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Published Oct. 14, 2021

Plants make great roommates. They won’t eat drink all the seltzers you have in the fridge and they never make noise when you’re trying to watch your favorite twee baking competition show. Our flora friends do require some upkeep, though, and that means regular watering. Dishing out water can feel like a chore, but with the best watering cans, it can actually turn into an enjoyable experience. The trick is choosing the right can. Pick something too fancy and impractical and you’ll end up watering your feet more than your plants. Choose a can that’s too big and you’ll have trouble dishing out precious hydration with any real accuracy. Every plant collection is different, which means your can needs are specific to you. 

Rather than slogging through a long process of trial and error, these targeted choices will help you get the right can to keep your leafy menagerie thriving all year long.

Methodology

To create this list, we scoured the internet and drew on real world experience to find watering cans that would meet specific needs. I have been gardening seriously for nearly two decades and have kept just about every type of plant my home and garden can accommodate. I have spilled plenty of water during that time, which has provided the best lessons. We also drew on professional advice available on the web regarding specific care and needs for various types of plants. 

We focused on value, utility, and durability. Style is obviously a consideration, but it was secondary in the selection process. 

Best indoor watering can: Haws Handy Indoor Plastic Watering Can

Plastic fantastic

This compact can offers excellent balance.

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Why it made the cut: Lightweight and compact, this basic can has a precision nozzle capable of watering delicate plants with lots of foliage.

Specs:

  • Material: Plastic
  • Capacity: 24 ounces
  • Dimensions: 14 x 4.5 x 5 inches

Pros:

  • Lightweight
  • Precision nozzle
  • Lots of color options

Cons:

  • Plasticy

The design on this best indoor watering can may look familiar. The company has made a metal outdoor version for decades. This Haws Handy design is built for balance, so when it’s filled with up to 24 ounces of water, it’s easy to handle. When things get out of balance, it’s easy to spill your water or dump too much into the plant, which can cause a mess and harm your plants

The spout is removable, so you can add it when you want precision. Some plants, like African violets don’t want their leaves to get wet during the watering process, which makes the long nozzle attractive. Ferns, on the other hand, want wet leaves so you can ditch the spout and give the whole plant a good soak. 

Because of its relatively small capacity, it’s great for small plant collections or even for kids to use since it won’t get overly heavy, even when it’s all the way full. The oval-shaped opening on the top makes it simple to fill, while a tall flange keeps water from spilling out of the top, even when you’re walking with it filled to the brim. If you have a veritable indoor jungle of plants, you might want to go with something with more capacity for fewer trips back to the sink.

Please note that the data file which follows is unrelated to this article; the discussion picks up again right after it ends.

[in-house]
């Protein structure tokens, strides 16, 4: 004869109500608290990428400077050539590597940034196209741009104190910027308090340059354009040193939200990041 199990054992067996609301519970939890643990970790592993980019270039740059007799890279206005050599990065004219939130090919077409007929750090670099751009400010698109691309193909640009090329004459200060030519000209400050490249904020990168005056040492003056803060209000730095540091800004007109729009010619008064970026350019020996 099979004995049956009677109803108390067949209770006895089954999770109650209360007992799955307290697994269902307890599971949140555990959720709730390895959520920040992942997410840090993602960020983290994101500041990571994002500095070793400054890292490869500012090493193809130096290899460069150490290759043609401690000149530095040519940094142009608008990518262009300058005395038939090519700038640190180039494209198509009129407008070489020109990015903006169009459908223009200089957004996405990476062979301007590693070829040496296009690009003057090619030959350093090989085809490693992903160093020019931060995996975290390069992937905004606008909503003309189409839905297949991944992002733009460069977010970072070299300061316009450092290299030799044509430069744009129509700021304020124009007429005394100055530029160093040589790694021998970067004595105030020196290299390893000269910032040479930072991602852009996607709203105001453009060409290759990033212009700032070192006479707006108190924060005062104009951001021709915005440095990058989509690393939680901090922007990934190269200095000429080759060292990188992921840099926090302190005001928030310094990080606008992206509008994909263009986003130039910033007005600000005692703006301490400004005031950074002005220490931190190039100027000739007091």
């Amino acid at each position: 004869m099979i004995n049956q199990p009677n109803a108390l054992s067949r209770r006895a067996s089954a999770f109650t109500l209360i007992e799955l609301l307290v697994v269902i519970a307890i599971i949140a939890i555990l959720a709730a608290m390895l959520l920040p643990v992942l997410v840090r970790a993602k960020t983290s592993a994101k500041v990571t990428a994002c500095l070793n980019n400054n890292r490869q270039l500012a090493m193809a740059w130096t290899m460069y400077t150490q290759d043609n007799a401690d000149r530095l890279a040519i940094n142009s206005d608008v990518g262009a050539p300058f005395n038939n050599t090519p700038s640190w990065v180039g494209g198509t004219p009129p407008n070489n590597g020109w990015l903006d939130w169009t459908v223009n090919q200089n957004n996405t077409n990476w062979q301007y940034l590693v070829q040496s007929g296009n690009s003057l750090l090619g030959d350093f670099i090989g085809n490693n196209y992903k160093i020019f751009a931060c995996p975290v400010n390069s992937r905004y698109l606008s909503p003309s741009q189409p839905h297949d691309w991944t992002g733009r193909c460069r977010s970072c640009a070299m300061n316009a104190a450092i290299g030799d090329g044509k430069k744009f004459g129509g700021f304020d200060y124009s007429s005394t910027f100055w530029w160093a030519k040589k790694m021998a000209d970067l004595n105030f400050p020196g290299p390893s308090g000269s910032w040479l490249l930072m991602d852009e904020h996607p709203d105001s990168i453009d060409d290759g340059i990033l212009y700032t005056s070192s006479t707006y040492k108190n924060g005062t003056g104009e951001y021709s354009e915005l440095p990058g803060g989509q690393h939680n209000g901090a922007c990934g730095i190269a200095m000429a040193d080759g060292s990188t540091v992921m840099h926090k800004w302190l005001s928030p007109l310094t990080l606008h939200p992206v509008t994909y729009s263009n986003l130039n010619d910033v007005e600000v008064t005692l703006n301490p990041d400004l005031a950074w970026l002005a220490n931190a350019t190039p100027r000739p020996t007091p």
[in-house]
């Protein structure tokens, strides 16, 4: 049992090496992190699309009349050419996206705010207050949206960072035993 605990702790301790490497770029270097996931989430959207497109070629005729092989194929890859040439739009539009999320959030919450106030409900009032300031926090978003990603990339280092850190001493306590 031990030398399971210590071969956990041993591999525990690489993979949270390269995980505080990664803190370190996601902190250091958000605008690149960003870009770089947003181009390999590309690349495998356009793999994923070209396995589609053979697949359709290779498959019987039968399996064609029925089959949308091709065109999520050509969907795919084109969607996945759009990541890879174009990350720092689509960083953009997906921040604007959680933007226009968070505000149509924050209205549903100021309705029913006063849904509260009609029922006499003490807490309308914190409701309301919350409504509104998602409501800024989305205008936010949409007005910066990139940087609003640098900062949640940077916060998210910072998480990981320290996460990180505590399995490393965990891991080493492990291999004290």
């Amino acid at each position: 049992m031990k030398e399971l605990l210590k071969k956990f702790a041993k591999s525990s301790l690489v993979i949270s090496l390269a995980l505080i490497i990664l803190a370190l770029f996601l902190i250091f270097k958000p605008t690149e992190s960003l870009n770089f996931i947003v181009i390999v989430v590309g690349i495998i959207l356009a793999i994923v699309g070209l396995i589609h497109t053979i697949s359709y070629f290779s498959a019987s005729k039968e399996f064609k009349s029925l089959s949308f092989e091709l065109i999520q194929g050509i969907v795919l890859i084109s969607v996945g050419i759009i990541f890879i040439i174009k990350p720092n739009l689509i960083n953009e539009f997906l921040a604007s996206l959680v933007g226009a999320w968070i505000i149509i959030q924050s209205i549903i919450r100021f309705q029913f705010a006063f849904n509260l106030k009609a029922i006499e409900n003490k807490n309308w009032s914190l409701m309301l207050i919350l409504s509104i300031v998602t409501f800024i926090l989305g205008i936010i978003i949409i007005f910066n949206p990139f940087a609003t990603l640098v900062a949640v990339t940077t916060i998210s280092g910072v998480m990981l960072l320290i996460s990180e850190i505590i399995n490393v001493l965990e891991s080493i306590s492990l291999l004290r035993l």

Best outdoor watering can: Megawodar 1 Gallon Galvanized Steel Watering Can

Metal head

This classic can will last for decades

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Why it made the cut: Steel construction will protect it from the sun and other hazards that come with the outdoor life. 

Specs:

  • Material: Galvanized steel
  • Capacity: 1 gallon
  • Dimensions: 15.98 x 9.8 x 6.85 inches

Pros: 

  • Sturdy metal construction
  • Removable spout
  • Two handles

Cons:

  • Can splash out of large top opening
  • One color option

For the best outdoor watering can, you want more capacity and this classic can accommodates up to a gallon at a time. That much water can get heavy as you move around the yard, so the Megawodar offers a pair of handles to make it easier to tote.

The sturdy steel construction has an electrostatic spray coating on its exterior that will resist wear from the sun and other outdoor elements. For typical watering, you can leave the spout in place and shower water from the holes to simulate rainfall. If you need more precision, simply pull out the spout and pour a steady stream of water exactly where you want it. 

Because it’s galvanized, the can should resist rust, even if you manage to damage the exterior coating by banging it against the ground or a rock. Treat it right and this can could last until that sapling you planted this year turns into a giant tree that shades your entire yard.

Best watering can for gardens: Cado 63065 2Gal Watering Can

Captain thirsty

Carry two gallons of water with you around the yard.

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Why it made the cut: If you’re trying to water a big garden, the two-gallon capacity will greatly reduce trips back to the tap.

Specs:

  • Material: Plastic
  • Capacity: 2 gallons
  • Dimensions: 17″L x 7.25″W x 13″H

Pros:

  • Large water tank
  • Chunky handles
  • Large nozzle

Cons:

  • Plastic
  • Heavy when full

This best watering can for gardens features full two gallons of capacity, this Cado watering can will let you cover a ton of territory with water before you have to head back to the tap. Simply stick the hose in the hole on the top and fill it. A pair of burly handles make it relatively easy to carry and control as you dispense the water. With two gallons inside, the whole thing will weigh nearly 17 pounds, which doesn’t sound like much now, but that’s a real forearm workout when you’re carrying it around the yard. 

The large spout has an array of holes that simulates gentle rainfall as you pour the water. It’s not particularly precise, but this is primarily meant for outdoor plants, which typically get their hydration from rainfall, so it shouldn’t be an issue. 

It is made of plastic, but that means it can survive bumps without enduring dents. The plastic material is UV resistant, so it won’t dry up and crack unless you leave it in the sun for an irresponsible amount of time. 

Best watering can for hanging baskets: Homarden 40 oz. Copper Colored Watering Can